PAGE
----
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Posts Tagged ‘Steve Nash’

A Basketball Confession

Posted by Steve Bzomowski on March 26, 2014

A dozen or so years ago, before Steve Nash’s NBA MVP seasons, a former player of mine at Harvard, Keith Webster ’87, said something to me that I still think about every now and then. Keith was a great player at Harvard: all-Ivy; 1000+ points scorer; came within a whisker, actually someone else’s guaranteed contract whisker, of making the Utah Jazz; son of a legendary coach and a student of the game. Keith also has worked the vast majority of our NTL Santa Barbara Weekend Camps the past 20 years. I consider him a very good friend.

So, circa 2000, just around the time people were really starting to be wowed by Steve Nash’s play, Keith, during a break at one of the camps, said, “you know, Coach, Steve Nash’s game reminds of me of your game, except you lack his toughness”. My first thought was: “I’m a better, more creative passer than Nash”. Second thought, the one that has stuck with me: “What’s he mean ‘lack his toughness'”? Keith is probably 3 inches taller than me and he’s got me by at least 30 lbs but I grabbed him by the neck anyway, and threw him to the ground. Well, actually, I didn’t, and couldn’t have, but would that have proved him wrong about my toughness? Didn’t I have a reputation, formed after college and in the million pick-up games I’d played since, of the guy most likely to get in a roll-on-the-floor, need-to-be-separated-from-the-other guy scrape? Furthermore, did I not utter a word, in the last pick-up game I played against Keith (a few years after he’d graduated and when I, at 39 y/o, was at my peak as a player), when he poked my crossover away and I separated my shoulder while diving for the ball so he wouldn’t get it? Not a peep came out through pain. (That shoulder still bothers me.) Wasn’t that tough? And how many times did I have to break my nose (2 and counting) to prove my toughness?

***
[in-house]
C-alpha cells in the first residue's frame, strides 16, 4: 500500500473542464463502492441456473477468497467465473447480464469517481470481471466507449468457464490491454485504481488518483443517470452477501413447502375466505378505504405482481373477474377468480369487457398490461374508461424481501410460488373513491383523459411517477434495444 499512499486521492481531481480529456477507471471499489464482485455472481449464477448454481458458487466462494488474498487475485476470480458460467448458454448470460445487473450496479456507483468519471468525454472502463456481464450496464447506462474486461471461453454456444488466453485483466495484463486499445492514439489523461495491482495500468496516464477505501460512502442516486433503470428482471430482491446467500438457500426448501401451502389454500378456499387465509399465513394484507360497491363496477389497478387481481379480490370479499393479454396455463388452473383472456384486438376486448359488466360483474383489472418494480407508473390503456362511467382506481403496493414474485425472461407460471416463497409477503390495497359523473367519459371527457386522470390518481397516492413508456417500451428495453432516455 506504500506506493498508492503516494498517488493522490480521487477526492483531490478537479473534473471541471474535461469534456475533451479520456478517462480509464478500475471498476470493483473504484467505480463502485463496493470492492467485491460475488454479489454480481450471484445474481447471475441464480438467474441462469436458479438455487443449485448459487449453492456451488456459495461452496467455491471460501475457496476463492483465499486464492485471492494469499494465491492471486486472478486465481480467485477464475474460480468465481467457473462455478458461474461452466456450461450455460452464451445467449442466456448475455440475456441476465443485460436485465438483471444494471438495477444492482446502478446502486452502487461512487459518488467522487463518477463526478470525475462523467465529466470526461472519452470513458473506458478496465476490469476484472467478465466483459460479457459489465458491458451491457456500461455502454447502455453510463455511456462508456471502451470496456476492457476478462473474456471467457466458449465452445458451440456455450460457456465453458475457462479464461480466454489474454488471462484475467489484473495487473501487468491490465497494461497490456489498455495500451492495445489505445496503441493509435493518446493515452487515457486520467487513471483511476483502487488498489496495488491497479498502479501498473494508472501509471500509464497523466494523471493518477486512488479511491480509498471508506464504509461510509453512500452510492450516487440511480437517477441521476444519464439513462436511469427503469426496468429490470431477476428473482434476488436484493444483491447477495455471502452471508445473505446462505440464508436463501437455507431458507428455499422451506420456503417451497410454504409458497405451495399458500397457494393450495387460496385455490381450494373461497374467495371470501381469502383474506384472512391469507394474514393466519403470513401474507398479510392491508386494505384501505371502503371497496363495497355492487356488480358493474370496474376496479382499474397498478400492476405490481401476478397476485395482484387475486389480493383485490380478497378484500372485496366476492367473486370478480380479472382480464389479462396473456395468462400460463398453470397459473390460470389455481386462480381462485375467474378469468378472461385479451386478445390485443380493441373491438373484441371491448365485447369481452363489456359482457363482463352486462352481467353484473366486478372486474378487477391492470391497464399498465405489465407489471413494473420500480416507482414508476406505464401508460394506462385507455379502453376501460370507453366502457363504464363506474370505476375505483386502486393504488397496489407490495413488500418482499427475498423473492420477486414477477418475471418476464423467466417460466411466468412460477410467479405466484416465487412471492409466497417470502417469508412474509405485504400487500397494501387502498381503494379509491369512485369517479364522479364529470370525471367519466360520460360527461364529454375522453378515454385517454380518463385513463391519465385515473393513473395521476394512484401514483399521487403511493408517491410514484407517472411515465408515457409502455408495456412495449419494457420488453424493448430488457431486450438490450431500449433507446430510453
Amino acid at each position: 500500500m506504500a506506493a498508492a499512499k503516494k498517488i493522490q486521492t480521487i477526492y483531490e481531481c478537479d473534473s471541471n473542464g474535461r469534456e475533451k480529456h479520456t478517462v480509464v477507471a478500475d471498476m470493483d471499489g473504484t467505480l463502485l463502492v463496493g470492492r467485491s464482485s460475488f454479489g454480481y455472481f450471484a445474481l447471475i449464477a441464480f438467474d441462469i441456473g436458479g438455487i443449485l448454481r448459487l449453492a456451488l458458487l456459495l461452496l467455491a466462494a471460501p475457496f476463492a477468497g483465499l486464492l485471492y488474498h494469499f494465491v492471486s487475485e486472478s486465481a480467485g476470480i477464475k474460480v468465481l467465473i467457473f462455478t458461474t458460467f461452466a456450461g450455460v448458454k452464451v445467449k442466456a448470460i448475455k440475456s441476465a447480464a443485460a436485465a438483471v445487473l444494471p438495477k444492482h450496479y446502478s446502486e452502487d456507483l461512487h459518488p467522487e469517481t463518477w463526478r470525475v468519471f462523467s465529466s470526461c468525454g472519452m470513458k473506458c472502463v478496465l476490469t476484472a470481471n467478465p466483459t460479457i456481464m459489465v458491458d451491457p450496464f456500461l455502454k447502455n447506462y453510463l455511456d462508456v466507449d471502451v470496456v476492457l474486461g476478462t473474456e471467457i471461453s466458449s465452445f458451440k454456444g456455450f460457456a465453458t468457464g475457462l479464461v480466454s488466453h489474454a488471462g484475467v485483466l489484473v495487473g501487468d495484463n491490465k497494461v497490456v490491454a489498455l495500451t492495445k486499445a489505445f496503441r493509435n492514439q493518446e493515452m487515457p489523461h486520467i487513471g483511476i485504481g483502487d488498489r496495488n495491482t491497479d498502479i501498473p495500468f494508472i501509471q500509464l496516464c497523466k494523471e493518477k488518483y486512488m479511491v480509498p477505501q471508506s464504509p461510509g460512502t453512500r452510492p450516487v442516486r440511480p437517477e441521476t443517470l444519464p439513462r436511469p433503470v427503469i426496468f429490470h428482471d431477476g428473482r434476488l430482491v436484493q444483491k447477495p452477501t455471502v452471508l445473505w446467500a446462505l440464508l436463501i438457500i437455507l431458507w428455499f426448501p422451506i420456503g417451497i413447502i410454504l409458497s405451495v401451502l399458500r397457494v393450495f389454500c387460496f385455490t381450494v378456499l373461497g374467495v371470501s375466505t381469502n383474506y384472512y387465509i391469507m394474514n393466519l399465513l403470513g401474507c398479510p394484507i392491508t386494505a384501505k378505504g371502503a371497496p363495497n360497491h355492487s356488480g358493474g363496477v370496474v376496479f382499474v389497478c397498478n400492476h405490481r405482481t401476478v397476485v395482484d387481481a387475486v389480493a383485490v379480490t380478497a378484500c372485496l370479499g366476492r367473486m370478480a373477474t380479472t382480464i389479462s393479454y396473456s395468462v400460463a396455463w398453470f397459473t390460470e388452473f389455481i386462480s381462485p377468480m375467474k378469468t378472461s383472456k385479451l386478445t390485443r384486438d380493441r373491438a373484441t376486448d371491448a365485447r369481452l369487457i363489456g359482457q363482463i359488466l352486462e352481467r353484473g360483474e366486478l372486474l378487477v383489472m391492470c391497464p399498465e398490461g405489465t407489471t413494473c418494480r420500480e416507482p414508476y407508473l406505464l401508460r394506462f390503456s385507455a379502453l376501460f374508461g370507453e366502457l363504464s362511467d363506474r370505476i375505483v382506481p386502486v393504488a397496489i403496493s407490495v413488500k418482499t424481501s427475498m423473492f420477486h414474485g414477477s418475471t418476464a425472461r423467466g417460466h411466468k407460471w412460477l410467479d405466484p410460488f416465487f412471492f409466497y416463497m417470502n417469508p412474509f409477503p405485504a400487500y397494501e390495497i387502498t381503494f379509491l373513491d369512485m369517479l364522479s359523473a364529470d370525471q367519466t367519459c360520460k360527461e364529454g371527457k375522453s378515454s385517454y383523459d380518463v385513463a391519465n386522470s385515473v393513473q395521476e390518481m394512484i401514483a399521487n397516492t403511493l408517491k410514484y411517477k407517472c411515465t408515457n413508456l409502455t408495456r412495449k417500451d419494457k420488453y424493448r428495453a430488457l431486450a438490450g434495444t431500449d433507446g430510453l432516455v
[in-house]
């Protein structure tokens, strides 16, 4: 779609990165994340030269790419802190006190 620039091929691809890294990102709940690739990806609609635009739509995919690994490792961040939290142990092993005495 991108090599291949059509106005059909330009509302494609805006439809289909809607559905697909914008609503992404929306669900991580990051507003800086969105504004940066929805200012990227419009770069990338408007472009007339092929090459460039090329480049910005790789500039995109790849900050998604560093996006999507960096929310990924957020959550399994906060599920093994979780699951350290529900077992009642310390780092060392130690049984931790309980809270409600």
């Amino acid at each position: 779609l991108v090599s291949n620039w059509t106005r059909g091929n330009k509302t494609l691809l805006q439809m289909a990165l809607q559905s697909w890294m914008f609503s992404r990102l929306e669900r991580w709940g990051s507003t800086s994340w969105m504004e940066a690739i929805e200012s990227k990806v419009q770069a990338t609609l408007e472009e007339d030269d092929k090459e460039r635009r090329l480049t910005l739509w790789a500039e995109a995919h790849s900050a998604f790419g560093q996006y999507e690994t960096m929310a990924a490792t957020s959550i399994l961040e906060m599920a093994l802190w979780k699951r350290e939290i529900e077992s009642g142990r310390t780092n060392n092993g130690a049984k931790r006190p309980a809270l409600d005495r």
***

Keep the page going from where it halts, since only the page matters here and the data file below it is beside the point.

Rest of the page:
I admire Steve Nash’s shooting form. I’ve studied it and that form is what we teach at the Never Too Late Basketball Camps and Clinics: Elbow under the ball, opposite elbow up and out, shooting forearm straight as the walls around you. Up and out and follow-through. Here’s one question I’d have for Nash: did he start fights on the court in high school and college? Fights that he had no intention of finishing or continuing? I confess: My high school team had a center named Uriah Richards. He was 6’4″ maybe 6’5″ and with the hair, the ‘fro, looked 6’8″. I knew whatever I started, he’d finish; pick me up off the heap, toss me aside, and step in. Could this be what Keith meant? If so, Keith was right; I wasn’t tough but I sure liked everyone thinking so.

(He actually has said many things to me over the years that I think about every now and then – like once telling me that I had “the ugliest shot of any coach he’d ever known” to last year saying I had “perfect form on my shot from the waist up”. Note: I haven’t changed my shot since 6th grade.)

Posted in beautiful basketball, general improvement, high school hoops | Tagged: , , , , | Leave a Comment »

Observations on Phoenix Suns at Boston Celtics, Jan 19, 2009

Posted by Steve Bzomowski on January 21, 2009